Just seeing the words 'Phenomenal Handclap Band' and 'Ray Mang' on the same release will be enough to get disco lovers' musical tastebuds tingling, and the results of this heavy-hitting hook-up - which rumour has it trails a new album - don't disappoint. Across four mixes (plus a Radio Edit) he variously pulls out the track's disco, gospel and house-y elements, with his Disco Mix the choice for straight-up disco floors, the Special Mix the pick for the Balearic crew and the Reprise the one for house clubs, with an Instrumental Mix also supplied to cater for anyone who finds the vox a little OTT.
In which no fewer than 24 rock and indie classics get reworked for the dancefloor. Admirably, the mysterious V avoids the temptation to simply whack a 4/4 kickdrum under everything - in fact, many of the cuts could better be described as remixes or reworkings rather than simple re-edits. Inevitably, some of the resulting concoctions work better than others - and which you think that applies to may depend on your views on the original source material - but if you're looking for a way to drag non-house/disco lovers onto the floor, this collection should serve you well.
Under the Lego Edit alias, Diego Lelli has a penchant for serving up expansive collections of tooled-up reworks that offer excellent value for money. He's at it again here, offering up 18 finger-lickin' "Chicken Edits" that are far more tasty and satisfying than your average 3am fast food takeaway. Naturally, the material on offer is largely peak-time focused, with highlights including the glassy-eyed, filter-heavy disco-house of "Paris By Night", the wiggling, Maceo Parker style funk fun of "Gnomo Gnomo (Lego Re-Funk)", the breezy Brazilian samba-disco bliss of "Latin Maria (Lego dub 5am)", the sweaty loop-house heaviness of "A (BraziLego Edit)" and the percussive, organ-heavy, jazz-wise stomp of "The Crickets (Lego Classic Edit)".
The Munich Machine is back! Following up an impressive run of his Reworks series on wax, the Audaz head honcho gets back to digital with some proper disco inferno that you've come to know and love from the man. Kicking off his new rip-roaring African Flow EP is the sexed-up title track, which edits some wicked Afro vibes complete with some Candido style conga drumming. The African vibes continue in the vein of the legendary Fela Kuti on the awesome "Odio Sem Valor" which reaches near spiritual moments, Zimbabwean Chimurenga music gets a resplice too on "Lion Of Zimbabwe" and prepare to hear the drummer get wicked on the sweltering "Kingston Town".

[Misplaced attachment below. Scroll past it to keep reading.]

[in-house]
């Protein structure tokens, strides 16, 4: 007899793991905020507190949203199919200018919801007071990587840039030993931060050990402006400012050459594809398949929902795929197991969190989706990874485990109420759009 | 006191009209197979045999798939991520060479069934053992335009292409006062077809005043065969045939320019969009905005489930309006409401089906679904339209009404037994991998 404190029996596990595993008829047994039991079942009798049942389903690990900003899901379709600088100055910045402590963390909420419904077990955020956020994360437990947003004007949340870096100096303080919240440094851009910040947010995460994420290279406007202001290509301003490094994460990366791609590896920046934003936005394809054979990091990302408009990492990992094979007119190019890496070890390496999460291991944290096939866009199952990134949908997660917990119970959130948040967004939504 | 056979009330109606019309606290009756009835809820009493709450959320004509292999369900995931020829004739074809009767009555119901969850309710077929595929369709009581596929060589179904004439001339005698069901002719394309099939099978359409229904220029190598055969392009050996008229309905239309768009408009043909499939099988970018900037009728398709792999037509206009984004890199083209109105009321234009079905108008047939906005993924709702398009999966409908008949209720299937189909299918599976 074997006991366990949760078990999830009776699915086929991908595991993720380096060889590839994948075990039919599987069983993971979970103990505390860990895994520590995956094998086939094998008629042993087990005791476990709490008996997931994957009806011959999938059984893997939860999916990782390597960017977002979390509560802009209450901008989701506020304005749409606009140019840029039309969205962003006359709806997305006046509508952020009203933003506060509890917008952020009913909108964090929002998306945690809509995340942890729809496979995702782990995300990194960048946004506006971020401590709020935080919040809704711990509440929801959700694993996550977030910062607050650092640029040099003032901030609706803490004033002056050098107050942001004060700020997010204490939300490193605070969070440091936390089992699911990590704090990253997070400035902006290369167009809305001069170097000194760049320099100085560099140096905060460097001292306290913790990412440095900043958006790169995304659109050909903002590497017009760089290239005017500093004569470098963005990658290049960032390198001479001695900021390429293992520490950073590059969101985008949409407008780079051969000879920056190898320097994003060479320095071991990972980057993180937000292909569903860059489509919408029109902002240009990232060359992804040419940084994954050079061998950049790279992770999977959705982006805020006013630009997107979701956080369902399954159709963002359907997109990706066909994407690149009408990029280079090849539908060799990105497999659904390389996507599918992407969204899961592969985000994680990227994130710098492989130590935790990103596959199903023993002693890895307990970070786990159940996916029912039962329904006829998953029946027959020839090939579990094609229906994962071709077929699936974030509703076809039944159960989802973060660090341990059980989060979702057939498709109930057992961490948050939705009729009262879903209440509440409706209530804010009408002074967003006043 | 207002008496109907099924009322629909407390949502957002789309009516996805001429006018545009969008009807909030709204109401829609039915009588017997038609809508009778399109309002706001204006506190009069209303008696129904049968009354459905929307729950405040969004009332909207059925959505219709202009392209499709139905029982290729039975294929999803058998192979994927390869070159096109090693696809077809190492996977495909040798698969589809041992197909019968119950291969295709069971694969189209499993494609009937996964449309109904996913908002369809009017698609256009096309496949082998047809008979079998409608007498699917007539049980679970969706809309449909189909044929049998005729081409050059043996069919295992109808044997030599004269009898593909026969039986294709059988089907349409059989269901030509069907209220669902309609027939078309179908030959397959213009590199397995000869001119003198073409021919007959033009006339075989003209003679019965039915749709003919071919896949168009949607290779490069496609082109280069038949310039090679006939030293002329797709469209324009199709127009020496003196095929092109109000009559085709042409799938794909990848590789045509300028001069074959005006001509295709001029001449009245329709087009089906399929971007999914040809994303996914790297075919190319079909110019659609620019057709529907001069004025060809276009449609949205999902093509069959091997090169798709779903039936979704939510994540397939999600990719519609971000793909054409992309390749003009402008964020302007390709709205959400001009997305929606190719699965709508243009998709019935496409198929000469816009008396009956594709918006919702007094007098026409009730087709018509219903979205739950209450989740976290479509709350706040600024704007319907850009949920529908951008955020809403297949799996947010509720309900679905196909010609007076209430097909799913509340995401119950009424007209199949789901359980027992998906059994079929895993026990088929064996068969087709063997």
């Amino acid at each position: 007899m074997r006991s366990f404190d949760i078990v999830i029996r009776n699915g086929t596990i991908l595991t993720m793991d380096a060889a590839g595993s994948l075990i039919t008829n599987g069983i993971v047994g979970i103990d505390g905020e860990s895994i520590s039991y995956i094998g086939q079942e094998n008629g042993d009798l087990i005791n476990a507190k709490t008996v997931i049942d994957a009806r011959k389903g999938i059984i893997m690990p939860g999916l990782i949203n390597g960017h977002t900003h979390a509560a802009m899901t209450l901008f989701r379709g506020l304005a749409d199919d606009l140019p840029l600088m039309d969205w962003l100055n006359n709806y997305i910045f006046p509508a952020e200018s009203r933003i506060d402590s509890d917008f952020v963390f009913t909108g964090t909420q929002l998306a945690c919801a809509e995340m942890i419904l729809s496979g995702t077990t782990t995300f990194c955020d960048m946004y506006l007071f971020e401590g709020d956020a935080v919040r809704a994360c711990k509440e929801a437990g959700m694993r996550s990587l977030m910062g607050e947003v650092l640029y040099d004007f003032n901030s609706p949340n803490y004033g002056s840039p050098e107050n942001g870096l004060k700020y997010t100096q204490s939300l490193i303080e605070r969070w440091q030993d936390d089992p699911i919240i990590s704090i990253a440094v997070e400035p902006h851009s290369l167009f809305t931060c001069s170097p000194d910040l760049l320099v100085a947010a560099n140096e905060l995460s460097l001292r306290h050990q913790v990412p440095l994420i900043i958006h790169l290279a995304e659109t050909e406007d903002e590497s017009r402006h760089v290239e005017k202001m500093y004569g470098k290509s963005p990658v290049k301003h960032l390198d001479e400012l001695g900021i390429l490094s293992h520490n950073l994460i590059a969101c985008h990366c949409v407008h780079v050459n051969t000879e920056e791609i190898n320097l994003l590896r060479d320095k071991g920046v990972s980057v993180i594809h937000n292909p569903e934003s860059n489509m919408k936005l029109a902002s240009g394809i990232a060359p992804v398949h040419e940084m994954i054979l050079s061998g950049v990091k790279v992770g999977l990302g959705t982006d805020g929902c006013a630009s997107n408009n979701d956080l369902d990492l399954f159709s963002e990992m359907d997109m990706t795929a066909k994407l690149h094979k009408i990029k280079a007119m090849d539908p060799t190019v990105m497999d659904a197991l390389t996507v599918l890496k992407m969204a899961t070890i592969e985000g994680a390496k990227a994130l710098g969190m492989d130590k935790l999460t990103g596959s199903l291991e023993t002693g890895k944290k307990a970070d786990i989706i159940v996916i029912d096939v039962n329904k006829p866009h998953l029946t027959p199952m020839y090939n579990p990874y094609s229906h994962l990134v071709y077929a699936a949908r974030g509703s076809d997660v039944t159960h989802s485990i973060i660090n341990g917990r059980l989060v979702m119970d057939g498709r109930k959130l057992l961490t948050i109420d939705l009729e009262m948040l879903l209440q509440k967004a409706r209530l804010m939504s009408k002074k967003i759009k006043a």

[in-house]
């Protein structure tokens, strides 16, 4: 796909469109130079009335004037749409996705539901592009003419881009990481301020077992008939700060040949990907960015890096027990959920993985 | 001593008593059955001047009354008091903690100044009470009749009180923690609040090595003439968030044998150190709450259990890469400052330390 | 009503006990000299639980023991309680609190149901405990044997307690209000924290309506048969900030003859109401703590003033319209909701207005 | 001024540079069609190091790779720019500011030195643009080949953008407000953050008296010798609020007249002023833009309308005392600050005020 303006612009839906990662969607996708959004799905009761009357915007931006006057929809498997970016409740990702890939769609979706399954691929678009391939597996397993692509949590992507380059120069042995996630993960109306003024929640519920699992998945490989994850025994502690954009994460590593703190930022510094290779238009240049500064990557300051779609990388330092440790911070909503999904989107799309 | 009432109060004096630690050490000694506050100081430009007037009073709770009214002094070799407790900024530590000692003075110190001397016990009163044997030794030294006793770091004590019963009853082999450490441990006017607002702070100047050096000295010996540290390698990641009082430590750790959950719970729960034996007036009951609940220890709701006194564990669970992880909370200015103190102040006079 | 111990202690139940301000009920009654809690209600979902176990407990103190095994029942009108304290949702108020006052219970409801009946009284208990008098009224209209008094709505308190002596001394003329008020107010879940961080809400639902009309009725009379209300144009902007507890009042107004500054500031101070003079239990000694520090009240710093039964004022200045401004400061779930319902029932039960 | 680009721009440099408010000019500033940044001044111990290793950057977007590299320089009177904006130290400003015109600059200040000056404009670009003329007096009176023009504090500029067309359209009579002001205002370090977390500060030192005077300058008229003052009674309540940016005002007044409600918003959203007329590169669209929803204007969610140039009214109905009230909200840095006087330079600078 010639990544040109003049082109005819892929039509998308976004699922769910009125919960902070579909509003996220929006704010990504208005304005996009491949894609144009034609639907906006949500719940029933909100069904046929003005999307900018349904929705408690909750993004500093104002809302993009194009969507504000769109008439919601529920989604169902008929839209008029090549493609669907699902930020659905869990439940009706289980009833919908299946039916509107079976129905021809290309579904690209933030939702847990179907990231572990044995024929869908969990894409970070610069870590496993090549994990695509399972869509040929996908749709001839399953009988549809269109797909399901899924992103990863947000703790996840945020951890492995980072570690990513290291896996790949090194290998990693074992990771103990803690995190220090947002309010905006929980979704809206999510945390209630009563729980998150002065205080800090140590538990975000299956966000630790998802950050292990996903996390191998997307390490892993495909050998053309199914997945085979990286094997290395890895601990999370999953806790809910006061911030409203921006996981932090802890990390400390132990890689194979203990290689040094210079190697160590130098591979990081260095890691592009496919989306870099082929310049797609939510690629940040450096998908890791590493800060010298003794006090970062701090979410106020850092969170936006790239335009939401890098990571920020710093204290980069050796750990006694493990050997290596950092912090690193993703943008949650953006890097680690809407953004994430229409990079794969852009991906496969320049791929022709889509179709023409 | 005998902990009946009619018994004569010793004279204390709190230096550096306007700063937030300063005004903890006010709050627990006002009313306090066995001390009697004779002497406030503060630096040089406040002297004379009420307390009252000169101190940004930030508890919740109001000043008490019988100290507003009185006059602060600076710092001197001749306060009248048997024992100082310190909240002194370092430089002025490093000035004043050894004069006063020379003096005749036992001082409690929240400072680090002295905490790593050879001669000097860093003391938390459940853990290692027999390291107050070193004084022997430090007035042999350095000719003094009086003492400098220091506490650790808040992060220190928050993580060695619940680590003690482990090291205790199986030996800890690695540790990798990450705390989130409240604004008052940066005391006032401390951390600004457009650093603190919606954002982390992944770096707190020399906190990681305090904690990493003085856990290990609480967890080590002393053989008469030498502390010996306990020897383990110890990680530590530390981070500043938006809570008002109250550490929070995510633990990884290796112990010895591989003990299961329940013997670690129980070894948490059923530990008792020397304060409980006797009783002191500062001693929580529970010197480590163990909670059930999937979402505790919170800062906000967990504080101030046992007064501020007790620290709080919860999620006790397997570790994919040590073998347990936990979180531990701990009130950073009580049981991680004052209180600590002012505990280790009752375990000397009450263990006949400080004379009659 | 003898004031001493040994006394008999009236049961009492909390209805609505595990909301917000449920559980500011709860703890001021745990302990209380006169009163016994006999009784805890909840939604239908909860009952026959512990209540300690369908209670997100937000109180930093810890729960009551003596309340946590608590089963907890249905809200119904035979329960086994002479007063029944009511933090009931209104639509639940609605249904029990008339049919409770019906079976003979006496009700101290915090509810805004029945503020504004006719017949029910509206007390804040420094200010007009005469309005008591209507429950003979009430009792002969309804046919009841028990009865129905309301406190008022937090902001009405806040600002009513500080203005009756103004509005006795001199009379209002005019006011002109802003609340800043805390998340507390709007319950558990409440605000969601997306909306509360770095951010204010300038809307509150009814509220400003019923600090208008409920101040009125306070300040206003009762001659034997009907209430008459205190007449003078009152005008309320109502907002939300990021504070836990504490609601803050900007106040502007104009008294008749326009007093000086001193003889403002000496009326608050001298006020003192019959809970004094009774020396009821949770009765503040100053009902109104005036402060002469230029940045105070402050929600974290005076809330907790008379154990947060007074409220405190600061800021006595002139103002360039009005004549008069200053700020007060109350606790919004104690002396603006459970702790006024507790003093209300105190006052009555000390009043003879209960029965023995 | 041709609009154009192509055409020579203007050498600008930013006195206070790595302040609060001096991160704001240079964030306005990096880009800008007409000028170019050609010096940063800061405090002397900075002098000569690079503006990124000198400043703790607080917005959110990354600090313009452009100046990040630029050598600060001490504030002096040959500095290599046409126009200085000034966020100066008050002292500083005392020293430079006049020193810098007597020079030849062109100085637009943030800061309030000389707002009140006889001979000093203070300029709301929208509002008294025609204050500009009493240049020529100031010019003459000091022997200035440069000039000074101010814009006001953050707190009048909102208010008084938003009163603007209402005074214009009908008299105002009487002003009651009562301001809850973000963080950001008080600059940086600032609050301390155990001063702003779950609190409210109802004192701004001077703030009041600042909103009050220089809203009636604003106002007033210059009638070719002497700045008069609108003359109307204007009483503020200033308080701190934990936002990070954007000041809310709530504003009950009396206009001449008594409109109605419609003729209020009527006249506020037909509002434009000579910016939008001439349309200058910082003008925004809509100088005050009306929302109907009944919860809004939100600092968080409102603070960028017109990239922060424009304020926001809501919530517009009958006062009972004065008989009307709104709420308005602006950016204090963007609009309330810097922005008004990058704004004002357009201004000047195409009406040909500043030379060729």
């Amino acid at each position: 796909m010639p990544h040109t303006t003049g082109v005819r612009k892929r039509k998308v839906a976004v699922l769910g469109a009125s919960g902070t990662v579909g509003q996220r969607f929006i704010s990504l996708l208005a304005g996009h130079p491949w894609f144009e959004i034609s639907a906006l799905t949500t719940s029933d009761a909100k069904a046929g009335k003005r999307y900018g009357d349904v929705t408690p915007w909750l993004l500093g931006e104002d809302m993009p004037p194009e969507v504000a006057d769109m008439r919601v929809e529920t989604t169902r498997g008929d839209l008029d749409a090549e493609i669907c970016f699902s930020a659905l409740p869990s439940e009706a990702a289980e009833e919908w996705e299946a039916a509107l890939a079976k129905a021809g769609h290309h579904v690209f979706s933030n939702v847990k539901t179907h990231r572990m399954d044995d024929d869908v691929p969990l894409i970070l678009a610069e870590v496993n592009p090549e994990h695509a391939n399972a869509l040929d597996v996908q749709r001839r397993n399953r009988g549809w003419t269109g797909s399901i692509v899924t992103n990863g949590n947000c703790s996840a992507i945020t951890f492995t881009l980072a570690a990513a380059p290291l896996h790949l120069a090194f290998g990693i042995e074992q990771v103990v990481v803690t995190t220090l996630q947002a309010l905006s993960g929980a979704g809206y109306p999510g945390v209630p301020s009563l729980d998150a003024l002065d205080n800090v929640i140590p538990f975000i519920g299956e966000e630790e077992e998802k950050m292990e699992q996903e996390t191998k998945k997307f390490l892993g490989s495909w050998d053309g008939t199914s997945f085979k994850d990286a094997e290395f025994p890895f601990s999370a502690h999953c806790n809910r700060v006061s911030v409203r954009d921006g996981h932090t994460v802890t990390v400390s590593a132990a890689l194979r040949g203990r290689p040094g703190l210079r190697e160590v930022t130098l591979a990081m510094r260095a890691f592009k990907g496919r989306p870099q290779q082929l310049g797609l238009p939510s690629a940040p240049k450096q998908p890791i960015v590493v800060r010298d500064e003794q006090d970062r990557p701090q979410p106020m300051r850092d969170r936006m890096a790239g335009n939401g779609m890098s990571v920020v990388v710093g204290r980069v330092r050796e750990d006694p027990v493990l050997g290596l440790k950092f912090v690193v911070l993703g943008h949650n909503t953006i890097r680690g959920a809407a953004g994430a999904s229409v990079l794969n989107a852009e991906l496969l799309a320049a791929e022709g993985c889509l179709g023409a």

Though billed as a various artists compilation, this is essentially a career-spanning Faze Action 'best of' that also includes a handful of collaborations and contributions from their various side projects (Andromeda Orchestra, Rudy's Midnight Machine). And yes, it stretches all the way back to 'In The Trees'! Long-term fans will of course have much of the material featured here already, which makes the non-FA cuts even more welcome, but if you're just discovering the musical delights of the brothers Lee, then this collection is a great way to get better acquainted before delving into the full, extensive back catalogue...
It's been a great year for fast-rising nu-disco producer, remixer and re-editor Andy Buchan. Fresh from impressing via appearances on Spa In Disco, Masterworks Music and Hot Digits, Buchan pitches up on Midnight Riot with two of his strongest revisions to date. While "Same As It Ever Was" is close to his usual style - think rolling house style beats, swishy noises, rich deep house chords and tons of synthesizer-wielding nu-disco swagger - it's title track "The Big Do" that's really got us hot under the collar. For starters, it's propelled forwards by some seriously good slap bass, with hazy, soul-flecked vocal samples, slick Rhodes style chords, starry eectronics and no-nonsense beats only serving to enhance the glassy-eyed, loved-up mood. Like much of Buchan's output, it has all the right ingredients.
Fresh from delivering a tidy two-track missive on Rare Wiri, Tonbe returns to his spiritual home, Disco Fruit, with a suitably epic collection of fresh re-edits and reworks. It's a typically rock solid selection of tried-and-tested revisions, with the Serbian producer offering up a mixture of head-nodding, toe-tapping slo-mo grooves (see the slowly strutting disco-funk of "It's My Time" and "That Sample", not to mention the low-slung dub disco of "The Sun Goes Down" and Moog-laden shuffle of closing cut "Take Off Everything") and sweatier peak-time workouts. The latter are naturally in the majority, with highlights including the early Daft Punk style madness of "Brooka Bass", the rich electrofunk-goes-disco house flex of "Life Goes On" and the hot-stepping, jazz-powered goodness of "Something Brewing".